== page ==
• Big C
  • Coca
  • Candy

It is often easy to recognize the signs that someone is using cocaine. Generally speaking, when an individual is high on cocaine, he or she will demonstrate odd, uncharacteristic behavior. Specifically, the following signs do not necessarily mean a problem is occurring, but just that there is a reason to be concerned:

  • A white powder or residue stain on or around the nose and/or mouth
  • If the drug has been injected, needle marks on the arms or other body parts
  • Burn marks, usually on hands and/or lips, indicating the drug has been smoked
  • Any types of drug paraphernalia on their person or in their personal effects (i.e. pipe, spoon, syringe)
  • A drastic change in mood, weight, sleeping and eating patterns, and levels of energy
  • Any kind of uncharacteristic, high-risk behavior
  • Dilated pupils
  • Frequent nosebleeds
  • Financial difficulties

Again, when a person becomes addicted to cocaine, the results are bad, even deadly. The length of the addiction can ultimately determine just how bad the person’s body will be harmed. Every individual is different, and factors can range from the type of cocaine to the amount that is used, etc. Yet, the following example is the common risk factors of long-term cocaine usage:

  • Blood clots leading to heart attack, pulmonary embolism, stroke, and deep vein thrombosis
  • Angina, or chest pain from tightening of the vessels
  • Myocardial infarction, or the death of heart muscle from lack of oxygen related to poor blood flow
  • Permanently increased blood pressure
  • Tachycardia
  • irregular heart rate
  • Mini-strokes
  • Seizures
  • brain shrinking
  • inflammation of the blood vessels in the brain and/or spinal column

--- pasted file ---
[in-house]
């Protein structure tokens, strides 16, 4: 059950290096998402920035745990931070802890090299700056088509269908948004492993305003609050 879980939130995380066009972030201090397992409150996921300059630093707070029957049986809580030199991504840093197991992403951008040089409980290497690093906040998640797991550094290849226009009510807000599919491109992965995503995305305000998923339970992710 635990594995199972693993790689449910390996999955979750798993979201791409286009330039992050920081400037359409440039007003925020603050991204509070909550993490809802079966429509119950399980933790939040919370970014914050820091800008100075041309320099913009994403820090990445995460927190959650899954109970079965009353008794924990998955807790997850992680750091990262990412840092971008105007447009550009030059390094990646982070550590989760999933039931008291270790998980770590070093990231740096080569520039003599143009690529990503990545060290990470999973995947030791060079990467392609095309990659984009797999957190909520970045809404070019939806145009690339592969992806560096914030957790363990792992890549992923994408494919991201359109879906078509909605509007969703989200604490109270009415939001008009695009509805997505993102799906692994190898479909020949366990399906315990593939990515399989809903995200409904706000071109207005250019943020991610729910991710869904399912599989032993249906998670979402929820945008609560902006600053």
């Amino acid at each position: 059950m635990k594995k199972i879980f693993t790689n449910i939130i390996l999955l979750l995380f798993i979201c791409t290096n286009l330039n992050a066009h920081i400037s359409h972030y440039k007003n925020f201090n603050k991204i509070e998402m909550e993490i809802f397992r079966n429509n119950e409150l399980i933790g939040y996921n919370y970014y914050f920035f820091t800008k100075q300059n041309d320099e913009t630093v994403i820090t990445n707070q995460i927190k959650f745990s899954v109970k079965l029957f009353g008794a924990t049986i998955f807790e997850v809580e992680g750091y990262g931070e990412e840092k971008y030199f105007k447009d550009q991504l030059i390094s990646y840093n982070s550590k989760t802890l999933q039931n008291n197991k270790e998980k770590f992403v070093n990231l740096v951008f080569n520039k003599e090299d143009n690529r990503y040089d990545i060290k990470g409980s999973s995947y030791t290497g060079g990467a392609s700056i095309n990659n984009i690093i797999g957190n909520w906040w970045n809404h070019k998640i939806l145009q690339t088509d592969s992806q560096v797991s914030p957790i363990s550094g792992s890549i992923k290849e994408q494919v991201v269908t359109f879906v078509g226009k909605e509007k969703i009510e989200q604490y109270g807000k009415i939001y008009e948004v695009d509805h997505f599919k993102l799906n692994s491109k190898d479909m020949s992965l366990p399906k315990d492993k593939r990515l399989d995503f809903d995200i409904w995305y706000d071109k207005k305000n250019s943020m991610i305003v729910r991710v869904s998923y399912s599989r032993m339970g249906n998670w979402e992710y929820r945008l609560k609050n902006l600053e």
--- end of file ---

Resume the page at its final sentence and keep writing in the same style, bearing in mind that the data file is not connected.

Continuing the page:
• or exceptionally high fever from a disease that requires medical attention
  • Changes to prefrontal and temporal lobe functioning, affecting problem-solving, decision-making, vocabulary, attention, learning, and memory
  • mood disorders
  • Changes to movement, causing tremors, muscle weakness, changes in gait, etc.


Going through Withdrawal Symptoms

When an individual makes the decision to stop using and/or abusing this drug, he or she will likely go through a cocaine withdrawal. During the withdrawal condition, a person can face both physical and mental health complications. For starters, and possibly the biggest risk factors are cardiac issues. During cocaine withdrawal, a person has an increased chance of developing an arrhythmia or infarction, which is commonly known as a heart attack. Seizures are also common during this time.

When a person decides to stop using cocaine, he or she should seek out professional medical assistance. If a doctor or nurse is involved in the process, then it will be less likely for something damaging to occur.

Mental health concerns that are often associated with cocaine withdrawal include depression, suicidal thoughts, aggression, paranoia, and even violent acts. Again, due to these conditions, it is best to experience all withdrawal symptoms at a  drug detox or treatment center, as these venues have a variety of tools and techniques to keep individuals completely safe after their cocaine usage.